Veteran character actor Karl Malden only directed one feature, Time Limit. Like fellow one-and-done director/actor Charles Laughton, Malden showed a grasp of the medium that makes you wish he’d built up a filmography. Here, he takes a story that may only need two set pieces and mixes in matte shots, and a few on-location New York sequences to break up the monotony.
Time Limit concerns Col William Edwards (Richard Widmark) who must recommend whether to court marshall Maj. Harry Cargill. Cargill most certainly committed treason during the Korean War during his two years of captivity behind enemy lines. He signed confessions for the enemy and appeared on radio broadcast accusing the Americans of using chemical warfare. Despite the damning, lockstep account of fourteen fellow POWs and Cargill’s refusal to defend himself, Edwards is convinced of Cargill’s character. He insists something turned the good major, something significant. Fortunately his stenographer, the daughter of a lawyer, manages to find clues in the seemingly benign statements of the other POWs.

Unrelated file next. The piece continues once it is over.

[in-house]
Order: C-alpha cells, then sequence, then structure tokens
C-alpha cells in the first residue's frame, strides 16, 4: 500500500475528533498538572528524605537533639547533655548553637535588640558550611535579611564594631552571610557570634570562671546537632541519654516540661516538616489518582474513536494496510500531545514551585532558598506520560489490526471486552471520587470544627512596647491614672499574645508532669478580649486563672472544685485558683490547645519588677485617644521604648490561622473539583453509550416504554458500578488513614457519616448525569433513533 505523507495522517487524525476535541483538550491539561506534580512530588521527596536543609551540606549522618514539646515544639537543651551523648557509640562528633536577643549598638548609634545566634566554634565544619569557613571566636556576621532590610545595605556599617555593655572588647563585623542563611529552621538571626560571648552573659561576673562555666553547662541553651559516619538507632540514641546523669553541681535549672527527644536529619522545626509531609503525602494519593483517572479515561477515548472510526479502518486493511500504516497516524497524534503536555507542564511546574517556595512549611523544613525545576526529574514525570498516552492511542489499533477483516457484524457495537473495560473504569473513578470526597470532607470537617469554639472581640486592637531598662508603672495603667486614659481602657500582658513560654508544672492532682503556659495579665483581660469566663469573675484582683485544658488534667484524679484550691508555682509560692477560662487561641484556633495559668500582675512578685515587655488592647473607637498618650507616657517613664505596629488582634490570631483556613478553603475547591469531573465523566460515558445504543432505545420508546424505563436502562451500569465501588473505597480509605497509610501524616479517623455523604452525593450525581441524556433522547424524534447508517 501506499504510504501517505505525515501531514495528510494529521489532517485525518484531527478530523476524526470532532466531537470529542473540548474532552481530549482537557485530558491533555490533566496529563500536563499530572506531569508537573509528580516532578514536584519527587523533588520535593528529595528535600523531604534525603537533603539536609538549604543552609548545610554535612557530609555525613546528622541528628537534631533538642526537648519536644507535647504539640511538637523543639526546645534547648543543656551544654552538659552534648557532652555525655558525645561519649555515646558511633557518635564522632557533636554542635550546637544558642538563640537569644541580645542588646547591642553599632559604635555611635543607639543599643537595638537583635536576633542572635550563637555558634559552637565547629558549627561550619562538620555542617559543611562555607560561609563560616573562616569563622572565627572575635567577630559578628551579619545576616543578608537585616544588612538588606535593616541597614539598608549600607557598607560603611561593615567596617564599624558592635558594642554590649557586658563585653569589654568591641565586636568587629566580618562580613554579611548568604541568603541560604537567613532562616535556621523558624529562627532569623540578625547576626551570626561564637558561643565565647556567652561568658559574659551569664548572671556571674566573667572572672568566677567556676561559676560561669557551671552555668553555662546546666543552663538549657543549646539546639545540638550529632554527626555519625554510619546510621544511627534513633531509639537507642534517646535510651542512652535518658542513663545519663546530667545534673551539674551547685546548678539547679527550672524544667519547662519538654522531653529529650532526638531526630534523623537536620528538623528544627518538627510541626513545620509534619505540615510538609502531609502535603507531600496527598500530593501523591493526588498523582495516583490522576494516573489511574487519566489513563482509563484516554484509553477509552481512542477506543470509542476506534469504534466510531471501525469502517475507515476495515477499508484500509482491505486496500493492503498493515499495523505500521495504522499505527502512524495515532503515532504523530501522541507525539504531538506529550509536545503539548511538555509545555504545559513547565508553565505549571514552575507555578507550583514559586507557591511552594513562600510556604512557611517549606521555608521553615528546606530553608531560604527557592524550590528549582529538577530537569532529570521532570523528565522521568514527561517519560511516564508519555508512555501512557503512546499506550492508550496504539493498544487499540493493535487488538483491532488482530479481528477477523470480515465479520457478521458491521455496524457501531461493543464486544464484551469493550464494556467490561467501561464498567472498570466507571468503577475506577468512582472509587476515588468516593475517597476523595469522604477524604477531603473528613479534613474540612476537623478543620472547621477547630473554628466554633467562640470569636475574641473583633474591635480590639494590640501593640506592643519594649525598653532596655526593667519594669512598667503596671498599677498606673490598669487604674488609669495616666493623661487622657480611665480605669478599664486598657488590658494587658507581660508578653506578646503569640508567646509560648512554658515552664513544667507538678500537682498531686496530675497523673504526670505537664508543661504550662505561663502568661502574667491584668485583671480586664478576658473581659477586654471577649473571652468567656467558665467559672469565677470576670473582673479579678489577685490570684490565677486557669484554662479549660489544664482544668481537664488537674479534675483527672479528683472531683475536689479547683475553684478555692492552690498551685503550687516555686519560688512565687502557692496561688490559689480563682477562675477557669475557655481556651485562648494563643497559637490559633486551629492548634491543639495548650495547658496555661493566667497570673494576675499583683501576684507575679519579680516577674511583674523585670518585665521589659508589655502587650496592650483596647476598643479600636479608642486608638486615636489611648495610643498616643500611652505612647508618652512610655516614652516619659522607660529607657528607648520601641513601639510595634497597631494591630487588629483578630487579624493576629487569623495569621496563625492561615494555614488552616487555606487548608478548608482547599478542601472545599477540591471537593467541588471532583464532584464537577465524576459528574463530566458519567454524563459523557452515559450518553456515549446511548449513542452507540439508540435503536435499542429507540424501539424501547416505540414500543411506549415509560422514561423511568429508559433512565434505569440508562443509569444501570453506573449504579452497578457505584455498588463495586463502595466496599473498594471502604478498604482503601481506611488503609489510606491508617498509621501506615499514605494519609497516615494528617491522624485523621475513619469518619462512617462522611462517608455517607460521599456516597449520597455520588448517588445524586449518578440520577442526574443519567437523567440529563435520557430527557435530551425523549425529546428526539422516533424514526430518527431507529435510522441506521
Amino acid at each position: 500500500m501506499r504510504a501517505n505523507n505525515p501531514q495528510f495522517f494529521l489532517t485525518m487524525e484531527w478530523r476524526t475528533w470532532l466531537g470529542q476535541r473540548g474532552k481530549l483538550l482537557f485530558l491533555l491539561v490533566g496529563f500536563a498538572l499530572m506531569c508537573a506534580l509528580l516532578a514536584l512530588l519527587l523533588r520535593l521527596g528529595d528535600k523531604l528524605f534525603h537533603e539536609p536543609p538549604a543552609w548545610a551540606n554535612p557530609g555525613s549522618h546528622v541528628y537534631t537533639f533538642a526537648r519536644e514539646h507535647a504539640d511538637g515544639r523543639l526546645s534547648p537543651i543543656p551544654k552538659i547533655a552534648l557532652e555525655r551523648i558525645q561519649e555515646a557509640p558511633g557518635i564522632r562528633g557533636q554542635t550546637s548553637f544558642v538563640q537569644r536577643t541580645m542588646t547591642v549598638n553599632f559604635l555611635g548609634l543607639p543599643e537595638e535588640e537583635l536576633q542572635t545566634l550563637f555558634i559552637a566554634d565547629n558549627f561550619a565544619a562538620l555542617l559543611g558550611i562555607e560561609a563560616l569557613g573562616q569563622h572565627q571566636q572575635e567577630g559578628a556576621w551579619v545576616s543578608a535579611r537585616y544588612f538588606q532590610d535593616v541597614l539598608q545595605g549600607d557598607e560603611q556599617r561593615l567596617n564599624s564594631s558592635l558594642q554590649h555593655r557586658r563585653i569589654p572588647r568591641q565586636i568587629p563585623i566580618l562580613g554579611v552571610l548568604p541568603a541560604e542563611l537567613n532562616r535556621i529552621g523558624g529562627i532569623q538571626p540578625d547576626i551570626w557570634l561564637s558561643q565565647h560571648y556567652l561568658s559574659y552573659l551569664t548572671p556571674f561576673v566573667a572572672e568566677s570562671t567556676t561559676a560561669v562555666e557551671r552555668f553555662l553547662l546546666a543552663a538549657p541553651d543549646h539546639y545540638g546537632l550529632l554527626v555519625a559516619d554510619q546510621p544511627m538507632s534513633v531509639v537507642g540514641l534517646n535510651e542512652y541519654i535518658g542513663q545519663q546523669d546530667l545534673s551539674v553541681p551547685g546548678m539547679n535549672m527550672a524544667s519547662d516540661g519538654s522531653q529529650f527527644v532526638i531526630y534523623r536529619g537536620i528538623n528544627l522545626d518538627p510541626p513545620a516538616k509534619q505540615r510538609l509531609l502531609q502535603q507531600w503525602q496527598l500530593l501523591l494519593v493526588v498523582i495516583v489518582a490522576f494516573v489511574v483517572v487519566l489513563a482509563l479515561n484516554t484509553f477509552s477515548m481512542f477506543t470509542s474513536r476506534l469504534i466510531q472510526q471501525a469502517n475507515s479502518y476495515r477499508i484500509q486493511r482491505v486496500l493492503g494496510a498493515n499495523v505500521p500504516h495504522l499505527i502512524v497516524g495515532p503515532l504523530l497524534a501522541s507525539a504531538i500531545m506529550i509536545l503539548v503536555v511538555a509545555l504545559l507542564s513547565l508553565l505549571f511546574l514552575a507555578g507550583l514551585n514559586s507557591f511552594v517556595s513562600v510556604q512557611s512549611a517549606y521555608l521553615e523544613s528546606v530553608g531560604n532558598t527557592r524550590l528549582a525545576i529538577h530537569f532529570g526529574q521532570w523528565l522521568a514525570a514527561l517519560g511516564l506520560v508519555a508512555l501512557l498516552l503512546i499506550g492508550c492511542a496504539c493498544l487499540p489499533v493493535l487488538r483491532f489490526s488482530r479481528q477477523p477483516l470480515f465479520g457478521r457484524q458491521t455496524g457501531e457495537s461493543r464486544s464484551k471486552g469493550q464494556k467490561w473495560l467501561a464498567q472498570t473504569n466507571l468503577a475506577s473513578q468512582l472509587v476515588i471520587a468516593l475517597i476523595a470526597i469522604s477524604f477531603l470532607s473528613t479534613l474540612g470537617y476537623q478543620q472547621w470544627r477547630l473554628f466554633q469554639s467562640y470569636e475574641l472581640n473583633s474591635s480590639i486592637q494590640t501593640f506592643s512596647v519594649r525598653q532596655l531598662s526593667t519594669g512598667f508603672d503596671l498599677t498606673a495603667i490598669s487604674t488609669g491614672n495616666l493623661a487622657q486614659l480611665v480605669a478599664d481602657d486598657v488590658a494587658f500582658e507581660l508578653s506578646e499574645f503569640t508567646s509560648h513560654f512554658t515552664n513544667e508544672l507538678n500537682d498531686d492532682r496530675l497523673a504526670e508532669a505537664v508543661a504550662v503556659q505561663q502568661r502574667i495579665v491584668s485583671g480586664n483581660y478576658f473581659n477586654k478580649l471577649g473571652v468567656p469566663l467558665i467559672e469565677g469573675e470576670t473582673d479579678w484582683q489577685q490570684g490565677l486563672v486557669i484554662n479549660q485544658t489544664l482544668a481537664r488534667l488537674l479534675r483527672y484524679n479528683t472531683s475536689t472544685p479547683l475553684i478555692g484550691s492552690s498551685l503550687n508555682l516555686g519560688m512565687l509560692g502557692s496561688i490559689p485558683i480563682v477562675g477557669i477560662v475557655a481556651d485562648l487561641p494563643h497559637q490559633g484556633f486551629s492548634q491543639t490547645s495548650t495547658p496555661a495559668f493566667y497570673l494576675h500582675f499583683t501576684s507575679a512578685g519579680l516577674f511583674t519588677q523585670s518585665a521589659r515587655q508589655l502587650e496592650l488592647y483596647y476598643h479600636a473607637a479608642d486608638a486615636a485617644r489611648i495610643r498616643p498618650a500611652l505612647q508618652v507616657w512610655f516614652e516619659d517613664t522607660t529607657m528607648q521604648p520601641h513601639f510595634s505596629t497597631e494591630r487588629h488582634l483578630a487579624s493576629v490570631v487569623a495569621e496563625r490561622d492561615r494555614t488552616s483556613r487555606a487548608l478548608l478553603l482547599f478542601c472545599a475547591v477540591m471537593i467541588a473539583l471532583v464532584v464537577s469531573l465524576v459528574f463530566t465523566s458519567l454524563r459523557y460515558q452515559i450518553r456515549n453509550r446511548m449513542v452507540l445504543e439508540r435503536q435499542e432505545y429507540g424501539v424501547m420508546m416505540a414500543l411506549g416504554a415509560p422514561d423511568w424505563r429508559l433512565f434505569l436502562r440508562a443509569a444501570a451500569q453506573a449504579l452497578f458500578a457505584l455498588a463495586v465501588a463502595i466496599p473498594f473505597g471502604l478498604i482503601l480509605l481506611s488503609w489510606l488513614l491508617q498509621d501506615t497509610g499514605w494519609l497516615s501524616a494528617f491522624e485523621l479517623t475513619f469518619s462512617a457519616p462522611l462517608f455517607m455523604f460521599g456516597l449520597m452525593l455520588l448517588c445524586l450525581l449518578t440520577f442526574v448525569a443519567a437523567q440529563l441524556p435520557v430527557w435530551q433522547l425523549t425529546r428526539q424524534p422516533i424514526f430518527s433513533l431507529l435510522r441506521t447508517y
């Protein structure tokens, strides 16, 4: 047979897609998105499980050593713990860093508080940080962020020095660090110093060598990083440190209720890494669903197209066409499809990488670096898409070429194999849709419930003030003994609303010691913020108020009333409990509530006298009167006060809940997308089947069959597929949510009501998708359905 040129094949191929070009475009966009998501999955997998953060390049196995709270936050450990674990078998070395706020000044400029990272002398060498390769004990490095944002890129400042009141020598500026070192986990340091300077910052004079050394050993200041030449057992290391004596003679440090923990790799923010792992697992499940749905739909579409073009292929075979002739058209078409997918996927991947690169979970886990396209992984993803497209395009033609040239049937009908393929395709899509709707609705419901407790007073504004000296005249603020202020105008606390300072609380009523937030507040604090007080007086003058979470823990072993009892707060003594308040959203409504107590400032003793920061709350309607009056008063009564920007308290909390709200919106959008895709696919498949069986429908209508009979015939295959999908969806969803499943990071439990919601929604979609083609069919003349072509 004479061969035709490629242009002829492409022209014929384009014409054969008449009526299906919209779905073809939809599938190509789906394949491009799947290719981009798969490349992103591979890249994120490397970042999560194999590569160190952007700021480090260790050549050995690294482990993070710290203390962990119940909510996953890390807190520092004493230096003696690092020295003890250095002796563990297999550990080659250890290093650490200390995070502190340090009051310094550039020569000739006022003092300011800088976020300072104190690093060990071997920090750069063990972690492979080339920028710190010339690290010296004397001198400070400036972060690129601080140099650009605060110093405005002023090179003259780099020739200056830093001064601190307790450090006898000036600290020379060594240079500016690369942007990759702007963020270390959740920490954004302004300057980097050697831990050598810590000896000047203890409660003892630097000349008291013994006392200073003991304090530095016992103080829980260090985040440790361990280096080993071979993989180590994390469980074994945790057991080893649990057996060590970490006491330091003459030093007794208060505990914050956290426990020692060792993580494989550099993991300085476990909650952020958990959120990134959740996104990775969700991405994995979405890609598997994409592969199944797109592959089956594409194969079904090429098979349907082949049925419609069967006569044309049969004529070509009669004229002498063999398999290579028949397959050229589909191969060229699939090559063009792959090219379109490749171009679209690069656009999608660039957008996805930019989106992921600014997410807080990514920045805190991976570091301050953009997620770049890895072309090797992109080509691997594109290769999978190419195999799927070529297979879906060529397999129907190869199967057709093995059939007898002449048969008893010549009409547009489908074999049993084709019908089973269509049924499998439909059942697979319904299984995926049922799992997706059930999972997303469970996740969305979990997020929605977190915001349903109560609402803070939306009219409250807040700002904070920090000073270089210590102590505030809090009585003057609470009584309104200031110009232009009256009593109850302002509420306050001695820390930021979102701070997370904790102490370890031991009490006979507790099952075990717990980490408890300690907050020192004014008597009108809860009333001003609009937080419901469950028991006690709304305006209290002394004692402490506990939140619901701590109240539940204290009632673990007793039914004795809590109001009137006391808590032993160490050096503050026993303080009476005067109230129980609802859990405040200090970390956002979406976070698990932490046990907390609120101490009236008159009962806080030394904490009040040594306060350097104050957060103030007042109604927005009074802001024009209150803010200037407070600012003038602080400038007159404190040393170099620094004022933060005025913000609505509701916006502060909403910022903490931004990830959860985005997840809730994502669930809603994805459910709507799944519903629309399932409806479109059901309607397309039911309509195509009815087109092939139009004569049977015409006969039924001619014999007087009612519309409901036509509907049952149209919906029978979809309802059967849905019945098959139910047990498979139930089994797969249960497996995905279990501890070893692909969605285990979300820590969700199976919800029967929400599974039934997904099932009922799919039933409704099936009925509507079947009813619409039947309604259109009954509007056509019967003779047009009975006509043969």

Time Limit is one of many ponderous films between the late forties and late seventies to try to probe the soul of the American system, its rules, and morals with lengthy monologues seemingly better fit for small run live theater. The best of the lot remains 12 Angry Men, but that shouldn’t discredit the whole genre. While the language the characters speak can hardly pass for normal dialog, the issues addressed are with to this day. In particular, once all’s revealed, the arguments that moralize Cargill’s actions sound similar to those floated around Bradley Manning and Edward Snowden.